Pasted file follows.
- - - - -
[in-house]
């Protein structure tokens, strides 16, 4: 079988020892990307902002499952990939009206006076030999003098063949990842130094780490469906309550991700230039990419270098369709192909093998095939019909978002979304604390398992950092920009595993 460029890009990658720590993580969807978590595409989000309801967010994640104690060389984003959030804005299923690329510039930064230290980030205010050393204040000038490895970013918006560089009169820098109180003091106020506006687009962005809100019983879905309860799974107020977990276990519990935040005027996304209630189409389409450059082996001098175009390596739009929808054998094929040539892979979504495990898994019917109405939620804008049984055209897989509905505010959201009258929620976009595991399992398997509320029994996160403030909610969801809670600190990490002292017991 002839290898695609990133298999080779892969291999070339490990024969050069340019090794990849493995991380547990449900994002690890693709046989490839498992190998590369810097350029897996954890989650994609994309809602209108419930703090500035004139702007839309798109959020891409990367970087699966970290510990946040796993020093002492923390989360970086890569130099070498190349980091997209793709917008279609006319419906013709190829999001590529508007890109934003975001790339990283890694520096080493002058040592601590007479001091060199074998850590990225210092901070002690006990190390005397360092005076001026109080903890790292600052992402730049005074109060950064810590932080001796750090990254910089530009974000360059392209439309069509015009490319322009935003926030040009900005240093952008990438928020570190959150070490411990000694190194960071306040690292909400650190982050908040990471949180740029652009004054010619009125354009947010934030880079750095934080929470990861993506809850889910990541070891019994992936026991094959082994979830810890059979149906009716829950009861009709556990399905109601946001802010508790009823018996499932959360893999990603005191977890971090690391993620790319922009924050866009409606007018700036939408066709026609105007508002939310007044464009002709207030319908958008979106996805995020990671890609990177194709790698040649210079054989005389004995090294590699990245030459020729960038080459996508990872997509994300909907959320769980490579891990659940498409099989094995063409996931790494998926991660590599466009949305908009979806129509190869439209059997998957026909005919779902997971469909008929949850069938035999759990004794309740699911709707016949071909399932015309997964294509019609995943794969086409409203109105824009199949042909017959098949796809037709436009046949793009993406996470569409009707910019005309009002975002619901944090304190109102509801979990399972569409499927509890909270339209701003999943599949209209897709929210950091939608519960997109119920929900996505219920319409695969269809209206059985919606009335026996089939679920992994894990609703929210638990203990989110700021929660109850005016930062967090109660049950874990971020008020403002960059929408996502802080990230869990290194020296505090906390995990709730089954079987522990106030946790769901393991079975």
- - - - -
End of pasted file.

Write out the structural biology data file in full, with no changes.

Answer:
[in-house]
């Protein structure tokens, strides 16, 4: 079988020892990307902002499952990939009206006076030999003098063949990842130094780490469906309550991700230039990419270098369709192909093998095939019909978002979304604390398992950092920009595993 460029890009990658720590993580969807978590595409989000309801967010994640104690060389984003959030804005299923690329510039930064230290980030205010050393204040000038490895970013918006560089009169820098109180003091106020506006687009962005809100019983879905309860799974107020977990276990519990935040005027996304209630189409389409450059082996001098175009390596739009929808054998094929040539892979979504495990898994019917109405939620804008049984055209897989509905505010959201009258929620976009595991399992398997509320029994996160403030909610969801809670600190990490002292017991 002839290898695609990133298999080779892969291999070339490990024969050069340019090794990849493995991380547990449900994002690890693709046989490839498992190998590369810097350029897996954890989650994609994309809602209108419930703090500035004139702007839309798109959020891409990367970087699966970290510990946040796993020093002492923390989360970086890569130099070498190349980091997209793709917008279609006319419906013709190829999001590529508007890109934003975001790339990283890694520096080493002058040592601590007479001091060199074998850590990225210092901070002690006990190390005397360092005076001026109080903890790292600052992402730049005074109060950064810590932080001796750090990254910089530009974000360059392209439309069509015009490319322009935003926030040009900005240093952008990438928020570190959150070490411990000694190194960071306040690292909400650190982050908040990471949180740029652009004054010619009125354009947010934030880079750095934080929470990861993506809850889910990541070891019994992936026991094959082994979830810890059979149906009716829950009861009709556990399905109601946001802010508790009823018996499932959360893999990603005191977890971090690391993620790319922009924050866009409606007018700036939408066709026609105007508002939310007044464009002709207030319908958008979106996805995020990671890609990177194709790698040649210079054989005389004995090294590699990245030459020729960038080459996508990872997509994300909907959320769980490579891990659940498409099989094995063409996931790494998926991660590599466009949305908009979806129509190869439209059997998957026909005919779902997971469909008929949850069938035999759990004794309740699911709707016949071909399932015309997964294509019609995943794969086409409203109105824009199949042909017959098949796809037709436009046949793009993406996470569409009707910019005309009002975002619901944090304190109102509801979990399972569409499927509890909270339209701003999943599949209209897709929210950091939608519960997109119920929900996505219920319409695969269809209206059985919606009335026996089939679920992994894990609703929210638990203990989110700021929660109850005016930062967090109660049950874990971020008020403002960059929408996502802080990230869990290194020296505090906390995990709730089954079987522990106030946790769901393991079975």